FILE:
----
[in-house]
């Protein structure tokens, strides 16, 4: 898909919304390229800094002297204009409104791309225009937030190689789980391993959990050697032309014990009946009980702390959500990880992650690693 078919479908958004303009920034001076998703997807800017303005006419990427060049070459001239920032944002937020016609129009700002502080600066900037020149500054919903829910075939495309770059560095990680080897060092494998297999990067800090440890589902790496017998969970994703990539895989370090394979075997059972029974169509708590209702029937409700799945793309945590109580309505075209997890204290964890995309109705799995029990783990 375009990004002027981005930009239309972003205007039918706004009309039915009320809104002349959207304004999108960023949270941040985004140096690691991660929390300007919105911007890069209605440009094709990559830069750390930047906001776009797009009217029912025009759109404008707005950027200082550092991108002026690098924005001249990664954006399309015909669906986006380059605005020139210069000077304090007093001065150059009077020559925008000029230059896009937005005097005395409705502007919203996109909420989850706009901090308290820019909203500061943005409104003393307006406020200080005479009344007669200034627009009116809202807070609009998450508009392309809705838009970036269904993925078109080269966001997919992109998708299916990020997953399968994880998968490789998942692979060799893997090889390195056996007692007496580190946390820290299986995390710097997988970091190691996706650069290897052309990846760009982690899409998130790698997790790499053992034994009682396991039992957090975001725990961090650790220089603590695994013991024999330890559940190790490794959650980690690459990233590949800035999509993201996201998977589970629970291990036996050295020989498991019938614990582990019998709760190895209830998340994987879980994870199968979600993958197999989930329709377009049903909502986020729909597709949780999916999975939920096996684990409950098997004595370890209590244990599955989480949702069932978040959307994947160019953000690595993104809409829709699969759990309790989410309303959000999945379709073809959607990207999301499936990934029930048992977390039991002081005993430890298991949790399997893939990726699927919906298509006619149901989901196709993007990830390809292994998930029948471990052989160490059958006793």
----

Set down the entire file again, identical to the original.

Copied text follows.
[in-house]
């Protein structure tokens, strides 16, 4: 898909919304390229800094002297204009409104791309225009937030190689789980391993959990050697032309014990009946009980702390959500990880992650690693 078919479908958004303009920034001076998703997807800017303005006419990427060049070459001239920032944002937020016609129009700002502080600066900037020149500054919903829910075939495309770059560095990680080897060092494998297999990067800090440890589902790496017998969970994703990539895989370090394979075997059972029974169509708590209702029937409700799945793309945590109580309505075209997890204290964890995309109705799995029990783990 375009990004002027981005930009239309972003205007039918706004009309039915009320809104002349959207304004999108960023949270941040985004140096690691991660929390300007919105911007890069209605440009094709990559830069750390930047906001776009797009009217029912025009759109404008707005950027200082550092991108002026690098924005001249990664954006399309015909669906986006380059605005020139210069000077304090007093001065150059009077020559925008000029230059896009937005005097005395409705502007919203996109909420989850706009901090308290820019909203500061943005409104003393307006406020200080005479009344007669200034627009009116809202807070609009998450508009392309809705838009970036269904993925078109080269966001997919992109998708299916990020997953399968994880998968490789998942692979060799893997090889390195056996007692007496580190946390820290299986995390710097997988970091190691996706650069290897052309990846760009982690899409998130790698997790790499053992034994009682396991039992957090975001725990961090650790220089603590695994013991024999330890559940190790490794959650980690690459990233590949800035999509993201996201998977589970629970291990036996050295020989498991019938614990582990019998709760190895209830998340994987879980994870199968979600993958197999989930329709377009049903909502986020729909597709949780999916999975939920096996684990409950098997004595370890209590244990599955989480949702069932978040959307994947160019953000690595993104809409829709699969759990309790989410309303959000999945379709073809959607990207999301499936990934029930048992977390039991002081005993430890298991949790399997893939990726699927919906298509006619149901989901196709993007990830390809292994998930029948471990052989160490059958006793």